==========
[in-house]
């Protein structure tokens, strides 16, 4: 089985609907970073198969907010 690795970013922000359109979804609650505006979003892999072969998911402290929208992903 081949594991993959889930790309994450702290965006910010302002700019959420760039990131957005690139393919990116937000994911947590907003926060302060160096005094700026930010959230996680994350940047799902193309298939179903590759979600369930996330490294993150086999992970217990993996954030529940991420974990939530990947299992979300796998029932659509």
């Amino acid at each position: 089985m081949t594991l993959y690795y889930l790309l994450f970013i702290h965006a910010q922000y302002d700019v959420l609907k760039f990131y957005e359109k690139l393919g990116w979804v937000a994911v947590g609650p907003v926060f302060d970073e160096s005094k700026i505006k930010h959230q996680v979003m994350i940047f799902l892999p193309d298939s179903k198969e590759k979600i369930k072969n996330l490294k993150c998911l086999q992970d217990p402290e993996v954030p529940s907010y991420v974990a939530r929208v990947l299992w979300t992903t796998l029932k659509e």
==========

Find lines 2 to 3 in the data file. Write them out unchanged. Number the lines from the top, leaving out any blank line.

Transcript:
């Protein structure tokens, strides 16, 4: 089985609907970073198969907010 690795970013922000359109979804609650505006979003892999072969998911402290929208992903 081949594991993959889930790309994450702290965006910010302002700019959420760039990131957005690139393919990116937000994911947590907003926060302060160096005094700026930010959230996680994350940047799902193309298939179903590759979600369930996330490294993150086999992970217990993996954030529940991420974990939530990947299992979300796998029932659509």
């Amino acid at each position: 089985m081949t594991l993959y690795y889930l790309l994450f970013i702290h965006a910010q922000y302002d700019v959420l609907k760039f990131y957005e359109k690139l393919g990116w979804v937000a994911v947590g609650p907003v926060f302060d970073e160096s005094k700026i505006k930010h959230q996680v979003m994350i940047f799902l892999p193309d298939s179903k198969e590759k979600i369930k072969n996330l490294k993150c998911l086999q992970d217990p402290e993996v954030p529940s907010y991420v974990a939530r929208v990947l299992w979300t992903t796998l029932k659509e």